they did say they use the 300thread silks, which is a special order item. most silks from like hobby lobby are only 100-120 thread, and are incapble of the resolution SMD parts need. maybe thats where the silks failed for you?
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Re: Wanted - UV cured PCB paints

Postby Doug Coulter » Fri Mar 14, 2014 2:44 pm

Well, I can't have any objection to *you* doing silks. If you want to make it useful and write it up - power to ya. I tried, and for me, it just didn't deliver in any of:
Setup costs
Speed
Quality of results
Complexity
(General electric found this out the hard way, FWIW, way back when - I sure did get paid to fix a lot of defective silked boards - back when I did that kind of thing)

I regularly label components just using copper...it's easy, but I'm not "in the make large amounts of consumer hardware" so I often simply don't bother - I'm making something I designed, after all, and by golly know where all the parts are.
Most silk paints will work fine as resists against most etchants. A little simple testing will show what works there - of course, you want a paint that you can easily dissolve off once done as well - the presensitized boards are either solder right through the resist, or a single wipe with acetone, literally just one stroke of a paper towel. It's the fuzzy edges and open tracks due to slightly missed coverage (especially when you get down to .004" - .008" tracks) that kill things with silks.

When you "get to volume" I'd personally recommend just using a PCB house (or perhaps even a job-house that also builds the boards and solders them) - that business runs on pretty darn low margins, it's very hard to beat them in either price or quality, much less both. Anything over a few $K - take it to Taiwan or even Canada. You save money AND it's better quality.

I do PCB's when I need 1 or a few. Maybe I want something special it's not worth it to have made, like the very simple board I demoed in that thread, where I wanted something a little better than perf board, only needed one, and wanted it simple and reliable. I've also made a lot more complex PCBs, but once the design is good - get them made in a pro shop. They are such a small percent of the total costs it just doesn't make sense for me. It's cheaper and better to just buy an axe, rather than mine ore, refine it, forge it, make a handle...just to get an axe that will last longer than I'll live and only costs a fraction of my hourly rate to buy. I guess it's just different strokes.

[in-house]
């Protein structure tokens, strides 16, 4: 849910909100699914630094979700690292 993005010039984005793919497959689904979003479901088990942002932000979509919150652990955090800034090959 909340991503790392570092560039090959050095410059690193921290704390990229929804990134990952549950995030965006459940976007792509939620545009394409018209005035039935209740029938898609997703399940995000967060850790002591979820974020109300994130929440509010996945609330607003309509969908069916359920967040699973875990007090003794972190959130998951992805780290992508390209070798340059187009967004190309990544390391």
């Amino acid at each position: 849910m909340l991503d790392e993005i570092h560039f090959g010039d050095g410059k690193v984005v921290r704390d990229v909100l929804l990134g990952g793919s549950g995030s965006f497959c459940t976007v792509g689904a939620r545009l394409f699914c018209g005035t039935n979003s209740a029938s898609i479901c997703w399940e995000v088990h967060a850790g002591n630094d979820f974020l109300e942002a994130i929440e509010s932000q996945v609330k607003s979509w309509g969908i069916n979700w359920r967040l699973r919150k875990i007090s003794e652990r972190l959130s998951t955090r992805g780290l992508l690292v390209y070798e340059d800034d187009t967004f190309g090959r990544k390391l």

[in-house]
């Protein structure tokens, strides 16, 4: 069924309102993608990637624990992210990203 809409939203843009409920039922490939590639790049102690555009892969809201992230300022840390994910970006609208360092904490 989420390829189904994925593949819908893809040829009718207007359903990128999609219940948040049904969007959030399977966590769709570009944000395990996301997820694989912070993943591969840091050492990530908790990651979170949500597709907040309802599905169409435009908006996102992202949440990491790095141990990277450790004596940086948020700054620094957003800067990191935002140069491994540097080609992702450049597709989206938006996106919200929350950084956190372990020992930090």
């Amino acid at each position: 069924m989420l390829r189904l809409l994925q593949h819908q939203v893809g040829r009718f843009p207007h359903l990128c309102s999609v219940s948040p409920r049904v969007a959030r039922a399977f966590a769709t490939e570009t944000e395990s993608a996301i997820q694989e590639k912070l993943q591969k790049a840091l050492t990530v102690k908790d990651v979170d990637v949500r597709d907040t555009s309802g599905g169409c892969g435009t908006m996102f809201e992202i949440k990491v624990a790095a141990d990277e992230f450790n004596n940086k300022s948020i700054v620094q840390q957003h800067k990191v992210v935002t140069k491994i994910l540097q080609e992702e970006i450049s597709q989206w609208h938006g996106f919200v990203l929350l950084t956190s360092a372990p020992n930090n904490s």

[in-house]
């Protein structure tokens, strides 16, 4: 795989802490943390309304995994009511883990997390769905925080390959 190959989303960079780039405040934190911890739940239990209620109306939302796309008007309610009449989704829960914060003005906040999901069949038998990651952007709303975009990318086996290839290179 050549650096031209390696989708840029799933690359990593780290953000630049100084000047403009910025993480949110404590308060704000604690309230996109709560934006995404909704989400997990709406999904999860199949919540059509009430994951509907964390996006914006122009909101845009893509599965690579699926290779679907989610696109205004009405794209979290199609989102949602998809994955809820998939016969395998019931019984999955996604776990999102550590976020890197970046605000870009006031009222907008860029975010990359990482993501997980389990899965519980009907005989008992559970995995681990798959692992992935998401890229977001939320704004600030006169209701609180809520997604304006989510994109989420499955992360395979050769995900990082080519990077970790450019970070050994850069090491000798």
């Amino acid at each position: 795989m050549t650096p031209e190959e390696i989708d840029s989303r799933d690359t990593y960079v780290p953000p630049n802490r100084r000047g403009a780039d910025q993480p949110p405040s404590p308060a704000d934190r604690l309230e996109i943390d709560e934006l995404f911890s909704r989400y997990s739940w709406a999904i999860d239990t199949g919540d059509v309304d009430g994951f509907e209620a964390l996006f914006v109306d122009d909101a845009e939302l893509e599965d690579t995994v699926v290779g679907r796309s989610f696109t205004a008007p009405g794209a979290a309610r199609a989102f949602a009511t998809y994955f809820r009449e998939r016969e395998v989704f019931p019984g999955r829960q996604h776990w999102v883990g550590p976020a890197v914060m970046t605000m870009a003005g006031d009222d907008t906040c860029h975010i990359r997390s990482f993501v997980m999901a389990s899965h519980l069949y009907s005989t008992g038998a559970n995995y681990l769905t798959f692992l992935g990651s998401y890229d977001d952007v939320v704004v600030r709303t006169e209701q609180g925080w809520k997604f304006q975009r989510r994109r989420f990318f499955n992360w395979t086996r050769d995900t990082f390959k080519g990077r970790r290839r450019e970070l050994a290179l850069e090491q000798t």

After all, if the world economy collapses, as quite a few think it might - it could be a good business to be in for awhile, since the big houses will probably go out of business (but then, so will your silk process suppliers). But that's not something I sweat too much personally.
Posting as just me, not as the forum owner. Everything I say is "in my opinion" and YMMV -- which should go for everyone without saying.
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Re: Wanted - UV cured PCB paints

Postby Dan Eakin » Fri Mar 14, 2014 3:20 pm

yeah, my electronics work for SHTF stuff doesn't require circuit board manufacture :P

its good to see your take on solutions for developing in house. I'll be adapting my own image and plan to whatever is required to make it all turn out the way i want :D